You'd think criminal matters would be easy enough to resolve in the Wizarding World, considering all the tools at their disposal. There's that hat that can read minds, for one thing. They can also check people's wands to find out what spells they've cast as easily as pulling up your Google history. That one's not foolproof because people can use each other's wands, but it would have, for example, lent major credence to Sirius Black's defense that he was framed by his "victim," Peter Pettigrew. After all, he couldn't have used Pettigrew's wand -- it was "destroyed" in the blast. (That would be like a gun shooting itself.)

Except Sirius was never given a chance to formally present his defense because he wasn't even given a trial. There was hardly even an investigation -- no forensics, no interrogation. He was seen standing in the vicinity of a crime; some cops asked some witnesses, "Was it this guy?" and they said, "We think so," and that was enough to sentence a man to a lifetime of torture that even the most corrupt real-world governments would consider a bit much. They don't even need that much evidence. Hagrid is hauled off without a trial for reopening the Chamber of Secrets based on high school disciplinary records that indicated (again, without much evidence) that he'd done it 50 years before.

It would be one thing, though still outrageous if they were just taking them somewhere with an uncomfortable bed and bad food, but we're talking about a prison where malevolent specters roam the halls, forcing you to relive your worst nightmares over and over while they suck the physical lifeforce out of you until you're nothing but an empty shell. In any just world, Hagrid would be rolling in wrongful imprisonment galleons.

It's not much better when you do get a trial. When Harry is brought in for using magic in front of a Muggle (to repel those fear monsters, which had escaped into England at large), the court gets away with changing the time of his hearing without notifying his representative, who isn't even a lawyer.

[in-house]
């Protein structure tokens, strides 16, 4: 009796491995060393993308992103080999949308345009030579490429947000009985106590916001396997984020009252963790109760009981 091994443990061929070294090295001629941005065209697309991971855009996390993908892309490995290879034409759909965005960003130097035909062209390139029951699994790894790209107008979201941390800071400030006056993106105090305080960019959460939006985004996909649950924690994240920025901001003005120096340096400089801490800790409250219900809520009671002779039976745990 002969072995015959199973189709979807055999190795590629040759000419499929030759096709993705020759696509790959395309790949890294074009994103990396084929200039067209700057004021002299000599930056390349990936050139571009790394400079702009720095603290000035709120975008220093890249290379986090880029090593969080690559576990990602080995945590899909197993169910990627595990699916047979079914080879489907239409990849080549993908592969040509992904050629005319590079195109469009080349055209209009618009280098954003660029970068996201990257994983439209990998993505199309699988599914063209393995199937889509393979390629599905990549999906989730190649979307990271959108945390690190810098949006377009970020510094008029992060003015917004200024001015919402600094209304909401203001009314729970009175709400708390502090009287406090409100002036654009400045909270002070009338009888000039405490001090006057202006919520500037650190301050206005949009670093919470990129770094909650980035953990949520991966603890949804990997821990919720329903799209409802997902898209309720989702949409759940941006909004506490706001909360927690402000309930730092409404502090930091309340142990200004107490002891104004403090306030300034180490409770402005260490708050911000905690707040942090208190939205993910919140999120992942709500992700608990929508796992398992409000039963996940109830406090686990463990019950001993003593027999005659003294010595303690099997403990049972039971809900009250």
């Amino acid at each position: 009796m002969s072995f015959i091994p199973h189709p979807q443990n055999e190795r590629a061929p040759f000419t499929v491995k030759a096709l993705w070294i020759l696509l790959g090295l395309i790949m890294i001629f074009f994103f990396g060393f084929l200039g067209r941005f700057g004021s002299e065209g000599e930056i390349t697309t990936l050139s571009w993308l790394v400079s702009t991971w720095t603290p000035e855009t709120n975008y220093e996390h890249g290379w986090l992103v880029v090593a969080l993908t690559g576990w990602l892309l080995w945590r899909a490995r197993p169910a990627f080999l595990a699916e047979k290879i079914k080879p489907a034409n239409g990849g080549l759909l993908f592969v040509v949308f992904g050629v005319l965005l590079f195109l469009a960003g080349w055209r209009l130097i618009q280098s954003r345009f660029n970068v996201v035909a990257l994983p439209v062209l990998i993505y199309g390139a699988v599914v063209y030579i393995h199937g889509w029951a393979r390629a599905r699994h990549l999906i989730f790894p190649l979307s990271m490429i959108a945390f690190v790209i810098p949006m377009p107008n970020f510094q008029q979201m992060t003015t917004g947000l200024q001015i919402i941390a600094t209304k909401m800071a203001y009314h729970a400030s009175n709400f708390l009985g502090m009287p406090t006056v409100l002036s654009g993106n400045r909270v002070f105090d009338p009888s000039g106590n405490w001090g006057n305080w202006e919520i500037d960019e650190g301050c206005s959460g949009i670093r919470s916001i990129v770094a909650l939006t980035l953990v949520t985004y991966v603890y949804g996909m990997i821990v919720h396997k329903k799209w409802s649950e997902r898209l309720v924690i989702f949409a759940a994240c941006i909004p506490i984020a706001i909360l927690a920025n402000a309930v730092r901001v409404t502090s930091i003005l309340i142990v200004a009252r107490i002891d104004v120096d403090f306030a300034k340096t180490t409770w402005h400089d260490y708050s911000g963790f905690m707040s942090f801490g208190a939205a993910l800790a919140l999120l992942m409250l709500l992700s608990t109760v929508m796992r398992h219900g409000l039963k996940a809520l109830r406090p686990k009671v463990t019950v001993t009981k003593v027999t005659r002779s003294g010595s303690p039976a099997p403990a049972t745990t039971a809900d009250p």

They don't seem to have those, and they definitely don't have the right to one. When they question Harry, it's clear that it was the first time they'd heard his defense, and they immediately dismiss it without even checking if any guards went missing from Azkaban recently. Harry is only saved (from Azkaban? Do they have a separate facility for children? If they do, they don't mention it!) by a vote from the court because that's how convictions are apparently determined. There's no standard of reasonable doubt, no requirement of unanimity. If enough people in the room like you, you're good; if you fail to convince even one fewer person than you do, it's off to Soulsuckingville.

At that point, it's pretty clear that the government is at least a somewhat-villain, but the good guys all seem to be generally fine with it. Sure, they get mad when they fall on the wrong side of it, but just in the "Aw, man, my buddy's in jail" kind of way, not the "We need to call the ACLU -- wait, shit, do we have an ACLU?" kind, and they certainly don't mind when it works in their favor. Even Hermione, who is so passionate about social justice that she drags house elves to freedom against their will, which is a whole other thing, is suspiciously silent on the matter. In fact, she grows up to become a cop. "How many innocent people has Emma Watson sent to a brand new circle of hell?" isn't a question anyone wants to ask, but here we are.

Top image: Warner Bros.

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